By Alex Tanzi
From Bloomberg News
WASHINGTON—The number of U.S. homes with a married couple and kids fell to a record low, according to new government data, as the pandemic further delayed weddings and more adults don’t plan to have children at all.
The share of the U.S.’s 130 million households headed by married parents with children under age 18 fell to 17.8 percent in 2021 from 18.6 percent last year, according to the Census Bureau. That’s down from more than 40 percent in 1970.
By absolute numbers, there are just 23.1 million homes with nuclear families, the fewest since 1959, the data show.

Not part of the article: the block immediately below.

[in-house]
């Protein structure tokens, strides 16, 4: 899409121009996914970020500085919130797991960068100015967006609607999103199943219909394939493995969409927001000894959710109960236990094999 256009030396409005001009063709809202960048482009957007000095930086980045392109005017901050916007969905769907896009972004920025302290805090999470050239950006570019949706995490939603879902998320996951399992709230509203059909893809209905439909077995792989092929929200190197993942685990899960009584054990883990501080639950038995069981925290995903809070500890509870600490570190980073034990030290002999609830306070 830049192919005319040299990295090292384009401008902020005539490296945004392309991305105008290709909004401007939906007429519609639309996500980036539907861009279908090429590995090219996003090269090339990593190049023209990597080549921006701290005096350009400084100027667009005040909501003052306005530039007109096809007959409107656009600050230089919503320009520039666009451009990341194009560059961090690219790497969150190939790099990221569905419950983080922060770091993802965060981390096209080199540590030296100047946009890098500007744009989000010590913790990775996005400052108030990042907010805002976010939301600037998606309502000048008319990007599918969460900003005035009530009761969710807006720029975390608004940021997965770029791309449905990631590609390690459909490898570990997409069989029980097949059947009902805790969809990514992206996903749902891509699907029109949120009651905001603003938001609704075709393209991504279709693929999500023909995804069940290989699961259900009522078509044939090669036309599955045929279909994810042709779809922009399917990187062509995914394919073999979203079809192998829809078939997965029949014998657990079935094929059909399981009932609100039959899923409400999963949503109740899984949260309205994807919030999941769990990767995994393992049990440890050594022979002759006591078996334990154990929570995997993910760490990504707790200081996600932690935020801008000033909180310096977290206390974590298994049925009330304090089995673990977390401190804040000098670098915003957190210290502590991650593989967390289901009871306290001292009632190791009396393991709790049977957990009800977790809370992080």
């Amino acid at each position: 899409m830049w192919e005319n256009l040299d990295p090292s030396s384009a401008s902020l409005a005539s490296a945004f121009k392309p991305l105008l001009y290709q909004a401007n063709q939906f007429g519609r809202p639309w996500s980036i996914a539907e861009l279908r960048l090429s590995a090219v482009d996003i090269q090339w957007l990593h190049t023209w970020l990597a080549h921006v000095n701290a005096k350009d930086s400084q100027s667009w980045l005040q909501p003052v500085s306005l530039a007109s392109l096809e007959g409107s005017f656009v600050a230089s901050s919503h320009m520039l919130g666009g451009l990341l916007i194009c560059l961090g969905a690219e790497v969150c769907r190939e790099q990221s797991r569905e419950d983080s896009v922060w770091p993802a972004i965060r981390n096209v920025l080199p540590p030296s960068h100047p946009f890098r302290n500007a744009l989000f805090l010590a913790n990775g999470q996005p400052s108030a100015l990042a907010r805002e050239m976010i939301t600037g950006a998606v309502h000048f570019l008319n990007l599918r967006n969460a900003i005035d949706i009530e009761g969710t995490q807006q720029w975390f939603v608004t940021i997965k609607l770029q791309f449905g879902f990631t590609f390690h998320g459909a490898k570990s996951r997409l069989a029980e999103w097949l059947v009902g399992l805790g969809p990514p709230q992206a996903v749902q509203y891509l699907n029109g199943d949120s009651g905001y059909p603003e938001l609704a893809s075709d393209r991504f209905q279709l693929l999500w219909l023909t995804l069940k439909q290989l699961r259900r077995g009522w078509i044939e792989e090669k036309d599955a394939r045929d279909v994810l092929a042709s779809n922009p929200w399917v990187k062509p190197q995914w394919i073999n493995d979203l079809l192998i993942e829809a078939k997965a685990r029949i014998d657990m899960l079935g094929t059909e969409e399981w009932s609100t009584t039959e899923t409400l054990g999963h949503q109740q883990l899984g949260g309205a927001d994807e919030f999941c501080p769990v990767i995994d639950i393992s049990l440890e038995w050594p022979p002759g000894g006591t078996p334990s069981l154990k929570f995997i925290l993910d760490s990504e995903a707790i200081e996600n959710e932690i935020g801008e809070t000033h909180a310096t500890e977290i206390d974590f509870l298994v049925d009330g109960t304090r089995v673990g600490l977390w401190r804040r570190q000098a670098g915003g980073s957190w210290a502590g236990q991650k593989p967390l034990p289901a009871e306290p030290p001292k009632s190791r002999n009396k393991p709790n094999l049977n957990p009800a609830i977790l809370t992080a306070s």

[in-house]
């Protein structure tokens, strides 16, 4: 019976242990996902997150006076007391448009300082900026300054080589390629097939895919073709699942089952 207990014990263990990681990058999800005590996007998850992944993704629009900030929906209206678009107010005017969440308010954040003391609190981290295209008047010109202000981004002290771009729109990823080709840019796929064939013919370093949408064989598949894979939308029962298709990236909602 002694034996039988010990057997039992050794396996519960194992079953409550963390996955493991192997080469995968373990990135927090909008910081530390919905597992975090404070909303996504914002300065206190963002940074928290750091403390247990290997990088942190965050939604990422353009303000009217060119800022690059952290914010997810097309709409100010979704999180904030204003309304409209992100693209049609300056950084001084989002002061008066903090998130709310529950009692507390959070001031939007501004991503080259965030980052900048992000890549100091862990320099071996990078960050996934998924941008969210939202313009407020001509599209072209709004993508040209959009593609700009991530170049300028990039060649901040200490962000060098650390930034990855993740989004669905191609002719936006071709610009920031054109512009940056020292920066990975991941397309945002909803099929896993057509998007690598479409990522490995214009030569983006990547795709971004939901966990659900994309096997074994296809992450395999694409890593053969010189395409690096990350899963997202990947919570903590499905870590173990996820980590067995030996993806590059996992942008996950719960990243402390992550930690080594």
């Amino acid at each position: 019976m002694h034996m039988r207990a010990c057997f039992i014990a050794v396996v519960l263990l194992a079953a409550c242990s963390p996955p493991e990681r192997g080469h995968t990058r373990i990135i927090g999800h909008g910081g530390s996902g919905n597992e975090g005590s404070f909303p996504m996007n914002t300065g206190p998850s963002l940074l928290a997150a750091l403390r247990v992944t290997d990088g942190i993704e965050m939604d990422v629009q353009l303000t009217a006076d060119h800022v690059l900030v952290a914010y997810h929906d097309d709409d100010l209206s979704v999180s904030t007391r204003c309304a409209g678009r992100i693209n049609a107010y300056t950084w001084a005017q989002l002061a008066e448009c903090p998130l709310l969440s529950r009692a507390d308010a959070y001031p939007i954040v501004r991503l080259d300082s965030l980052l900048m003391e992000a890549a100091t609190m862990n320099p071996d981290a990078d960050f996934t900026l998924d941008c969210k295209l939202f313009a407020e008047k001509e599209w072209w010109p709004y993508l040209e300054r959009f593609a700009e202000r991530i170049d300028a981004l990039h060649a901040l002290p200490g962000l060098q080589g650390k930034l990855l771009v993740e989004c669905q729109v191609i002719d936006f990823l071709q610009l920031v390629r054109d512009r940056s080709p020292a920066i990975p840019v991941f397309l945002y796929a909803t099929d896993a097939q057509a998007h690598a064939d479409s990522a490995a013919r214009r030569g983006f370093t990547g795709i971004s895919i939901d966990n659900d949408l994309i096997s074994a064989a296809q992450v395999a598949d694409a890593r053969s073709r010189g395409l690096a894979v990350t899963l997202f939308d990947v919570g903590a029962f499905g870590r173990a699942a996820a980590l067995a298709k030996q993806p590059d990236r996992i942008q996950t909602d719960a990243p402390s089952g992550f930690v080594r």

The pandemic delayed many marriages over the past two years, adding six months to a woman’s age at first marriage—the most since 1987—to now 28.6 years. In the 1950s and ‘60s, women typically married at 20.4 years of age and 22.8 years for men.
Births have generally been on the decline as Americans are marrying later in life, which has grown more pronounced in the pandemic. The U.S. fertility rate fell to 55.4 births per 1,000 in the second quarter from 58.5 in the same period of 2019, data from the Centers for Disease Control and Prevention showed Friday.
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